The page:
top of page

Geert Wilders' Triumph Is A Hammer Blow to the EU

On the 22nd of November, the Netherlands elected 150 members of their House of Representatives following the collapse of Mark Rutte's Government and his subsequent retirement.

To the horror of everyone in Brussels, the Party for Freedom (PVV), led by the anti-Islam and Eurosceptic Geert Wilders, won 37 seats, becoming the majority party. Indeed, this is a shocking result because, as per politico and its "poll of polls", between the 17th of November and the election on the 22nd, the PVV sky-rocketed from behind Rutte's Party, the People's Party for Freedom and Democracy (VVD) who were level on 17%, and rose to 24% on election night.

In fact, in October, the PVV wasn't even in the running, with the VVD's main challenger being Pieter Omzgit's New Social Contract party (NSC). Thus, as mentioned, this is a shocking success and a sucker punch to the EU.

Now, let's meet the party-pooper.

Who is Geert Wilders?

By no means unknown in the Netherlands, Wilders has held a parliamentary seat since 1998 and founded the PVV in 2006.

He has played a crucial part in coalition talks over the years, especially since the PVV's founding. In 2012, Wilders pulled our PVV support for Rutte's VVD Government, resulting in a distanced approach by the long-time and now caretaker PM, Mark Rutte.

His beliefs are very typical of the populist sparks we have seen across Europe; in his manifesto, he called for a ban on Qurans and mosques and a referendum on EU membership. It appears that the awful humanitarian crisis that is arising in the conflict between Israel and Palestine has had an effect, perhaps contributing to the sudden surge in the polls for the viciously anti-Islam Wilders. He has said that he will stop the "Islamisation of the Netherlands" and compared the Quran to Mein Kampf whilst seeking to have the book banned in the country. 

Apart from the vicious conflict in the Middle East, sympathy for Wilder's stances may stem from the mismanaged crisis of illegal migration in Europe. Further, Wilders, like most populist leaders in Europe, has taken direct aim at the EU. As pointed out, he has committed to a referendum on EU membership, meaning that a former safe haven for Brussels, once led by Mark Rutte, has turned to the "dark side".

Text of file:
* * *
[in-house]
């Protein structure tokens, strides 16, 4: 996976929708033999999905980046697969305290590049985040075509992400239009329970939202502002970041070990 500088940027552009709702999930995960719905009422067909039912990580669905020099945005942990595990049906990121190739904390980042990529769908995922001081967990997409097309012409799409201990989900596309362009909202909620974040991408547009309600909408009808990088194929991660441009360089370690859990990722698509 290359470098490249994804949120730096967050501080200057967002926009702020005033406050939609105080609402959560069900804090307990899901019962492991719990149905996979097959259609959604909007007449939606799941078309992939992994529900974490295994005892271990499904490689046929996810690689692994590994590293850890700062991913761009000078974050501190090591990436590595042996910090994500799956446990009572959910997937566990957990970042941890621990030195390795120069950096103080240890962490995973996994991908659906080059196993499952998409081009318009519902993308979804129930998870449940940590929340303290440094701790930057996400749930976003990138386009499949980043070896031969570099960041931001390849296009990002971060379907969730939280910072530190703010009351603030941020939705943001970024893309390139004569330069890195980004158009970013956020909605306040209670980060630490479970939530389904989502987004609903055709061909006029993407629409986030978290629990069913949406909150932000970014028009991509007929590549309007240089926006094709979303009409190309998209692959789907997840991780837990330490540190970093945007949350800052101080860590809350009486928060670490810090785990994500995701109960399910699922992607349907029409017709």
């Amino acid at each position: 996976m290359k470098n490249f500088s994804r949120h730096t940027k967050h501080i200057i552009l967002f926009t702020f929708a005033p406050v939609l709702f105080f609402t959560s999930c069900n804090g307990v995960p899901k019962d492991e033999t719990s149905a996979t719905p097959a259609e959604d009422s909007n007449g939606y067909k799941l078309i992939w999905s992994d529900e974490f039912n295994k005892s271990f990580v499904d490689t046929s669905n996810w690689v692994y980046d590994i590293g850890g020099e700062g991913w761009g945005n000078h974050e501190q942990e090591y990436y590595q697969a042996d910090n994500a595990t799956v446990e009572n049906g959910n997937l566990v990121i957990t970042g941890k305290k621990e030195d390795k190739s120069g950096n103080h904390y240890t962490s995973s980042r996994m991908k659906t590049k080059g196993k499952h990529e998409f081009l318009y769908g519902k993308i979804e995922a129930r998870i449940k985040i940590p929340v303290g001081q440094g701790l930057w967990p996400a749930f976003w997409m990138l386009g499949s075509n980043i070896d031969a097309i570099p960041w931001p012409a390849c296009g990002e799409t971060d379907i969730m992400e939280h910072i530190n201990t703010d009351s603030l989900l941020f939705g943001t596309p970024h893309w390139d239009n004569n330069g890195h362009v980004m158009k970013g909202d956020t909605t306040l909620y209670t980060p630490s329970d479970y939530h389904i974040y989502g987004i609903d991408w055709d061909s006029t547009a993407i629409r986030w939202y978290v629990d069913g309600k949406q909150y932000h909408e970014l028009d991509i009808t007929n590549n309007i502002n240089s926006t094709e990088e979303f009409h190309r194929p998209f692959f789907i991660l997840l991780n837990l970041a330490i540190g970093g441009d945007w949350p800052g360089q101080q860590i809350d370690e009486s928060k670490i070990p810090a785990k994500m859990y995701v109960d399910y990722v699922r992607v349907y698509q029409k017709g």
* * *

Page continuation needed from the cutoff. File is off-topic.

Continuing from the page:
Now, the focus is on building a coalition to govern.

The Art of Coalition-Building (The Dutch Edition)

Unlike her predecessor, the VVD's new leader, Dilan Yeşilgöz, has said that she is prepared to open coalition talks with the PVV. This marks a shift away from Rutte's leadership and, perhaps, an opportunity to establish a coalition in good faith and on a solid foundation, driving away from the unstable coalitions of recent years. However, Yeşilgöz has also stated that she will not go into coalition with Wilders as Prime Minister.

Also, there has been talk of Pieter Omzigt's NSC also playing a part in coalition talks, suggesting that a grand coalition is a possibility. This leaves the centre-left Green-Labour Alliance, led by Franz Timmermans, out of the equation - as the PVV, VVD and the NSC all stand on the centre-right - with similar concerns for immigration. 

Furthermore, when looking towards the smaller parties, the farmer citizen movement "BBB", would certainly be of interest to Wilders as he hunts for the elusive 76 seats needed for a majority. The BBB came to light following their successes in the provincial elections earlier in the year during the Dutch farmers' protest. The Ukrainian grain crisis, which I covered in a previous article, was a golden opportunity to seize votes in the countryside and stir discontent towards the EU, who is busy pointing fingers instead of working to establish ad hoc routes for grain to be shipped out of Europe to Ukraine's pre-war trading partners.

This brings us to the "big picture" question.

What does Wilders' success mean for the European Union?

The verdict in the Netherlands last month speaks volumes about the discontent across Europe towards the EU. The pursuit of an ever closer union is taking the union to its breaking point. Incompetence when dealing with crisis, referring first and foremost to the ongoing migration crisis (2015-), its naivety in allowing Vladimir Putin to gain a chokehold on European energy through the Nord Stream pipeline, the mishandling of the Ukrainian grain crisis - and above all, the vindictiveness of its leadership towards populism; Is it not clear that the increasing political body of the European Union, especially following the Lisbon Treaty, has been to the detriment of the European project? 

The Netherlands are a founding member of the European Project and one of the signatories of the Treaty of Rome (1957). Does its turn to populism not say something? 

Wilders in the Netherlands, Meloni in Italy, Le Pen in France, and the AfD in Germany - Populist leaders and parties are growing in popularity within the central powers of the EU. 

Now is the time for reflection: reign in the political trial and error, realign the European Union with its economic foundation or face the dismemberment of the European Union. 

Image: Rueters/via The New Statesman

325 views0 comments

Recent Posts

See All


bottom of page